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The comfortability level with women and girls participating in sports and physical activity is not there as it is for their counterparts. Women have a lot on their agenda to get done throughout their days; from working a full-time job and then coming home to get all the chores and household/motherly duties accomplished there is barely any time for balance with them taking care of their physical activity. When there is participation there are still barriers that can affect them mentally as well as physically with barely any coverage or alternative changes to ensure that these situations do not arise again for women. The objectification of women in sports is high and the degrading nature turns women into objects which makes society seem that it is okay to treat them in such a way. “Sports media tend to view female athletes as sex objects rather than as powerful and accomplished athletes” (Frisby, 2017). When there are not positive role models or news depicting more of the good than the superficial objectification there is a subconscious switch that could stir women away from participating due to the fact they do not want to be objectified in that manner. In contrast with men athletes, majority of the time there are positives or at least constructive criticism directed towards their performance without how they look physically being embedded in the discussion, like for women. A change in the coverage of women professional athletes and more of an inclusion with women reporting than men so there can be a slow start for balance in this situation; a visible underrepresentation of women in positions of being on the field and covering the field. There is not much encouragement from girls to women for them to continually participate in some form of physical activity and the health statistics reflect. “Girls aged 11-18 years old exercise less regularly […] with only 8% meeting the Chief Medical Officer’s recommendation of 60 minutes of physical activity everyday” (Gender Gap – Attitudes Towards Physical Activity in Teenagers, n.d.) With women there are higher rates of cardiovascular disease deaths, as well as diabetes which physical activity can aid in repairing; “Cardiovascular diseases account for 1/3 of deaths among women around the world […] and diabetes affecting more than 70 million women in the world and the prevalence is projected to double by 2025” (Physical Activity and Women, 2009). Physical activity participation can aid in helping with the health conditions and diseases many women face and help alter the statistics world-wide for the prevalence of these diseases.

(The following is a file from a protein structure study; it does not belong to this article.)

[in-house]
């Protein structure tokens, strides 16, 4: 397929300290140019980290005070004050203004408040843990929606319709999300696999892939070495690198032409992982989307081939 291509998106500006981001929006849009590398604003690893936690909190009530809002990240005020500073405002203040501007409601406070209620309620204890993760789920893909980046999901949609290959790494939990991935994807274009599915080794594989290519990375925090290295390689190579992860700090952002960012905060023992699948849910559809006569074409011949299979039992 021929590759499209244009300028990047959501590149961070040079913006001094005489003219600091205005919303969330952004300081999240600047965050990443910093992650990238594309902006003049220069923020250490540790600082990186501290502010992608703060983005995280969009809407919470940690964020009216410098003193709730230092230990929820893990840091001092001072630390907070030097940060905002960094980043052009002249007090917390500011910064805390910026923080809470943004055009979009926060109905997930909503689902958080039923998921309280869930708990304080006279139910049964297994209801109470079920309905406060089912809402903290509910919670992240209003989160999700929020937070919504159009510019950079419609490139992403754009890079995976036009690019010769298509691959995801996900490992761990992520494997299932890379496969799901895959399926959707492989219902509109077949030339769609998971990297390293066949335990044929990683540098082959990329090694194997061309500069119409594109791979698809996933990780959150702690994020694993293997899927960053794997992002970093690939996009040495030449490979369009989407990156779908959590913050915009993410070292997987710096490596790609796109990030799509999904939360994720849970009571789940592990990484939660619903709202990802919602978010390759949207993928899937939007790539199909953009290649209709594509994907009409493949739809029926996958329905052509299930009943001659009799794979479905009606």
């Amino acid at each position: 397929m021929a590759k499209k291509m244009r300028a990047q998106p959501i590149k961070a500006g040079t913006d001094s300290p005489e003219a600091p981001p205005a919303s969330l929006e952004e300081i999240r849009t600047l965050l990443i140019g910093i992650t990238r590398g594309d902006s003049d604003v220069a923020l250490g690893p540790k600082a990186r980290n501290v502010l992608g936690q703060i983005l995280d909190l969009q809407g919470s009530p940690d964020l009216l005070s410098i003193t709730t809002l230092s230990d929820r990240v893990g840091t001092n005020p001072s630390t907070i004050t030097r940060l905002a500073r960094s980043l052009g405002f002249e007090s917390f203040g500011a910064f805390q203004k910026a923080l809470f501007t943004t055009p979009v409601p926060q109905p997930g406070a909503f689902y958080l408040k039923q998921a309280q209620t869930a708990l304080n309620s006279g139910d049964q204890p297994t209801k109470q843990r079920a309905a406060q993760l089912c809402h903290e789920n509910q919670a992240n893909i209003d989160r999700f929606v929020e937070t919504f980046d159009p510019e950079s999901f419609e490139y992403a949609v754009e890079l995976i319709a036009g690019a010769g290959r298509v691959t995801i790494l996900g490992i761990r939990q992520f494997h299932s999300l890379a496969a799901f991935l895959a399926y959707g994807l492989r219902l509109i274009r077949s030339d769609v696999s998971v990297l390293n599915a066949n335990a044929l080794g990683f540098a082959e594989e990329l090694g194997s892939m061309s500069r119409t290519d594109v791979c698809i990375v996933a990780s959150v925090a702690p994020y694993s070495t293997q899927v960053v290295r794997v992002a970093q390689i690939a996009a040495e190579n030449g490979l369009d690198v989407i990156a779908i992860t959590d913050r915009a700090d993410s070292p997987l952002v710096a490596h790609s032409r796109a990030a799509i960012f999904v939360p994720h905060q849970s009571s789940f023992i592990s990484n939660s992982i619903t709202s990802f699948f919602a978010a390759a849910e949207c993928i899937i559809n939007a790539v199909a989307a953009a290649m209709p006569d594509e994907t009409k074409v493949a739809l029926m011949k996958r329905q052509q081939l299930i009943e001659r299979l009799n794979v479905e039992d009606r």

The lack of a universal understanding of the differences between genders and being open-minded to anyone and everyone being able to freely be physically active in sport or solely is the overall message that us as a society needed to take steps to making a change. The comfortability for everyone to participate in physical activity whatever form it may be. As long as there is movement of bodies to ensure the health of our community is at its peak should be the main concern, not the gender or other differences we all embody as human beings. There could be different approaches to promotion of more women and girl’s participating in physical activity and sports and end the associated stigma. These improvements could aid in the statistics of inactivity levels to active levels drastically. The overall improvement of health of women and bridging the gap between the genders could be affected. Having consistent parent involvement in their child’s physical activity, especially during the early adolescence time frame is critical because the pathway of their adulthood physical activity participation begins then. When women are parents the self-responsibility for them to take care of themselves and participate in physical activity is also an approach that can aid in bringing the statistics for women participation higher. It would be a greater chance that children who have an active mother would also like to participate in physical activity and/or sports since they have a role model close to home.